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Are dogs able to see in color ?


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#16    F3SS

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Posted 24 July 2013 - 11:18 AM

View Postalibongo, on 24 July 2013 - 10:12 AM, said:


But that does not explain why she also likes sweet'n'sour chicken, which is also beige, apart from the red peppers. Sweet'n'sour does not smell like curry or bbq.It must be the red colouration that attracts her.

C'mon man. Your dog prefers meat over biscuits or vegetables. It isn't the color and as far as dogs go you have no idea what smells like what to them. They can smell all the ingredients in any food and they can smell them better and separately.

Edited by F3SS, 24 July 2013 - 11:20 AM.

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#17    Hobbit Feet

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Posted 24 July 2013 - 01:51 PM

View Postpaperdyer, on 23 July 2013 - 12:45 PM, said:

Our color vision comes from the cones in the eyes.  We have a cone to detect Red light, one for Green light and one for Blue light.  There is a minimum number of these cones required to have "normal" color vision.  Even so, no two people see color the same way.  I have a presentation I use in our "Color Schools" where I work.  I'll try to upload a pdf copy of it as the Powerpoint version is huge.

I was told "cones" are for day vision and "rods" are for night visions.


#18    danielost

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Posted 24 July 2013 - 05:53 PM

View PostHobbit Feet, on 24 July 2013 - 01:51 PM, said:



I was told "cones" are for day vision and "rods" are for night visions.

You don't have colored vision at night, unless you in a lighted area, then you don't have nightvision.

I am a mormon.  If I don't use mormons believe, those my beliefs only.
I do not go to church haven't for thirty years.
There are other mormons on this site. So if I have misspoken about the beliefs. I welcome their input.
I am not perfect and never will be. I do strive to be true to myself. I do my best to stay true to the mormon faith. Thank for careing and if you don't peace be with you.

#19    Sakari

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Posted 24 July 2013 - 07:06 PM

While humans have three types of photoreceptors in their eyes that transmit signals about color to the brain, dogs have two types of photoreceptors. We know that these photoreceptors work to transmit information allowing dogs to perceive differences in color because dogs have told us so. Well, sort of.


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How Have Dogs Told Us That They Perceive Color?


To determine whether dogs can see color, researchers taught dogs to pick the odd-colored circle out of a choice of three circles. So if they showed colors that the dogs could not distinguish, they would fail at the task, but if they chose colors that the dogs could tell apart, the dogs would perform consistently well. Of course. the researchers did also consider that the hue or brightness might be a distinguishing cue, so they systematically tried patches of different brightness too.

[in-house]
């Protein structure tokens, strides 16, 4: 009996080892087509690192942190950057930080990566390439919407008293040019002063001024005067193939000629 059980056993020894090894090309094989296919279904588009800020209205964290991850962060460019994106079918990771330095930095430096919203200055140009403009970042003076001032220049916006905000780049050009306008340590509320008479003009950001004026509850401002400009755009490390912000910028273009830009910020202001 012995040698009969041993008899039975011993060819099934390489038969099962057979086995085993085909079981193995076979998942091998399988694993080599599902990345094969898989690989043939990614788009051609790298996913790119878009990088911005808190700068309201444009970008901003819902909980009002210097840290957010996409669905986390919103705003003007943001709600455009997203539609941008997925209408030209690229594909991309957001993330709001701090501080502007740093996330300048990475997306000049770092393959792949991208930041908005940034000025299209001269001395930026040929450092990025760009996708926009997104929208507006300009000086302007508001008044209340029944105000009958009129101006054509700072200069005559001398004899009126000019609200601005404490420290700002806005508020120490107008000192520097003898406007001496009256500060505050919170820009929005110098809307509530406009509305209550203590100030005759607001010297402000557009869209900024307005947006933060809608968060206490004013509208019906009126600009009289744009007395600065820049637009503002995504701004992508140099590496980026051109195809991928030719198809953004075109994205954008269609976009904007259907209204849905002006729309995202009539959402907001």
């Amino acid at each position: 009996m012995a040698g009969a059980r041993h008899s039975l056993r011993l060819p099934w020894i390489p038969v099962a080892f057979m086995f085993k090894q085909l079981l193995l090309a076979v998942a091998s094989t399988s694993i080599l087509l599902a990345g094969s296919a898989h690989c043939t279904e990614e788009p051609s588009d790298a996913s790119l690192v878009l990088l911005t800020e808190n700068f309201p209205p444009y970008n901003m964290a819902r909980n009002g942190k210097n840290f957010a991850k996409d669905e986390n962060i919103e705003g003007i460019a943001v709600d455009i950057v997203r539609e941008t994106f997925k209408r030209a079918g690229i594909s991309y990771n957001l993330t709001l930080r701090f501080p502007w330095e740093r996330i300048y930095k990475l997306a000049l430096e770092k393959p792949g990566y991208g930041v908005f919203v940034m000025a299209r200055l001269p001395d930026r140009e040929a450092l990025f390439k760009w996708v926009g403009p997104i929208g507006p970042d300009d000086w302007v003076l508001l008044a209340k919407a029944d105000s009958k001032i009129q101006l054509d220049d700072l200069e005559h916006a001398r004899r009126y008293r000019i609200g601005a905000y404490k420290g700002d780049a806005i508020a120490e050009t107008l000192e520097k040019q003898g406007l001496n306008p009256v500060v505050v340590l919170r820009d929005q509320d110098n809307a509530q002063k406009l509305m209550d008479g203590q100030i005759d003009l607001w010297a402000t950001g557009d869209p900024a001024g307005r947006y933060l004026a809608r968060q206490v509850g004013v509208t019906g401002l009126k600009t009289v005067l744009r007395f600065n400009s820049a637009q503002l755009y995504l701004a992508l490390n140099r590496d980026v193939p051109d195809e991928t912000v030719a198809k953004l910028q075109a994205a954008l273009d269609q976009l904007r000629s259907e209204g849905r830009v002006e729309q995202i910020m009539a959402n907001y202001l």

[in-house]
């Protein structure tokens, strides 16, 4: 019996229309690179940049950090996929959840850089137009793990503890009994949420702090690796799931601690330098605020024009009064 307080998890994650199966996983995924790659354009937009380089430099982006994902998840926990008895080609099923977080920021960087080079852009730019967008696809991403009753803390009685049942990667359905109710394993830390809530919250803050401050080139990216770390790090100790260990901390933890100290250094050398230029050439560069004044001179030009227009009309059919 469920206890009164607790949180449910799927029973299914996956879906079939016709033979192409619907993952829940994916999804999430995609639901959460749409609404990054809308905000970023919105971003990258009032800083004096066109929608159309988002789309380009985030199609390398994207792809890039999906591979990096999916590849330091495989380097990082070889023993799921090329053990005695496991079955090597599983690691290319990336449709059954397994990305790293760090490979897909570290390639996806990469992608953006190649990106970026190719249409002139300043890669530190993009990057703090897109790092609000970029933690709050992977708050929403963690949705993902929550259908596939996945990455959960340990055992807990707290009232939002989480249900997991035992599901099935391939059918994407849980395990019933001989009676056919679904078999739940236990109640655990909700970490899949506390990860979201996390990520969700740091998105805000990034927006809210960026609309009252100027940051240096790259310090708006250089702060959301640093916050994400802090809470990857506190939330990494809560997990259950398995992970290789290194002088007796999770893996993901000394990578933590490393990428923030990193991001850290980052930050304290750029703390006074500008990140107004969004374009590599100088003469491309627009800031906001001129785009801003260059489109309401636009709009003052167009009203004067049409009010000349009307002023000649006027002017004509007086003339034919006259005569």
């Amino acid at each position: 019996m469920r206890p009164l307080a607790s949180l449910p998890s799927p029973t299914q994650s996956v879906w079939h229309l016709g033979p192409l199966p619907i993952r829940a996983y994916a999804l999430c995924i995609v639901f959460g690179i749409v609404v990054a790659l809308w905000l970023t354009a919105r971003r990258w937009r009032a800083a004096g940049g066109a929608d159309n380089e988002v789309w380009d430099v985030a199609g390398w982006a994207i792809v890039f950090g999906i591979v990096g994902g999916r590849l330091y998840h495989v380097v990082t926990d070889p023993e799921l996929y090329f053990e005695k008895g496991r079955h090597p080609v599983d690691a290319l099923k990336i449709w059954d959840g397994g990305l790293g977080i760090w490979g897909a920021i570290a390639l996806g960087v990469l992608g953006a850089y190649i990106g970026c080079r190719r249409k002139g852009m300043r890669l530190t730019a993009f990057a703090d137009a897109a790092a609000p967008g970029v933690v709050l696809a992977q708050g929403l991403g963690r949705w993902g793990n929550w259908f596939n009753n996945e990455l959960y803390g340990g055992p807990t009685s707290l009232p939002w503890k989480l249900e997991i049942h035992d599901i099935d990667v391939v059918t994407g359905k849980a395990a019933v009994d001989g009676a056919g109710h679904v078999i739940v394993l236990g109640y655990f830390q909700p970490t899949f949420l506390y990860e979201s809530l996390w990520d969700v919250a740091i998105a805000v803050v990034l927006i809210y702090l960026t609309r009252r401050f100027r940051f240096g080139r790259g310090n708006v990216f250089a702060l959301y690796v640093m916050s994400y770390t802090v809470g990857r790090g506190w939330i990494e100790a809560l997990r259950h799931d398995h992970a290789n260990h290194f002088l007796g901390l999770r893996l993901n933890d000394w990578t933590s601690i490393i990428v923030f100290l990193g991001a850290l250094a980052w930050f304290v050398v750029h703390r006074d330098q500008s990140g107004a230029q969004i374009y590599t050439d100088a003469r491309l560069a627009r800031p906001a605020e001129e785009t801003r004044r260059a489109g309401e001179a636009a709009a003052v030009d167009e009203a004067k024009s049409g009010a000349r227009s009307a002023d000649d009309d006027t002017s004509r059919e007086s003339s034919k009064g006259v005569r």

Dr. Gerold Jacobs, Professor of Psychology at the University of Santa Barbara, who lead much of this color vision research in dogs, is careful to point out that while we cannot determine exactly what the dog perceives the color to be, we think what we see as red, orange, yellow or green appears as different saturations of yellow to a dog, while blue-green, blue and violet appear as different saturations of bluish gray.




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What Colors Do Dogs Distinguish Best?


Back to the dilemma of the tennis ball in the tall grass. Yes, if the balls were two-tone blue and yellow, Jonesy might be able to find them a little better. Overall, if we want dogs to distinguish between colors, the best colors to use are blue and yellow. On the other hand, maybe if the ball was just blue or violet or bigger, that would be good enough. I’m too lazy to actually test it out. I’ll just bring extra tennis balls.





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#20    White Unicorn

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Posted 24 July 2013 - 11:18 PM

View PostSakari, on 24 July 2013 - 07:06 PM, said:

While humans have three types of photoreceptors in their eyes that transmit signals about color to the brain, dogs have two types of photoreceptors. We know that these photoreceptors work to transmit information allowing dogs to perceive differences in color because dogs have told us so. Well, sort of.


Posted Image







How Have Dogs Told Us That They Perceive Color?


To determine whether dogs can see color, researchers taught dogs to pick the odd-colored circle out of a choice of three circles. So if they showed colors that the dogs could not distinguish, they would fail at the task, but if they chose colors that the dogs could tell apart, the dogs would perform consistently well. Of course. the researchers did also consider that the hue or brightness might be a distinguishing cue, so they systematically tried patches of different brightness too.
Dr. Gerold Jacobs, Professor of Psychology at the University of Santa Barbara, who lead much of this color vision research in dogs, is careful to point out that while we cannot determine exactly what the dog perceives the color to be, we think what we see as red, orange, yellow or green appears as different saturations of yellow to a dog, while blue-green, blue and violet appear as different saturations of bluish gray.




Posted Image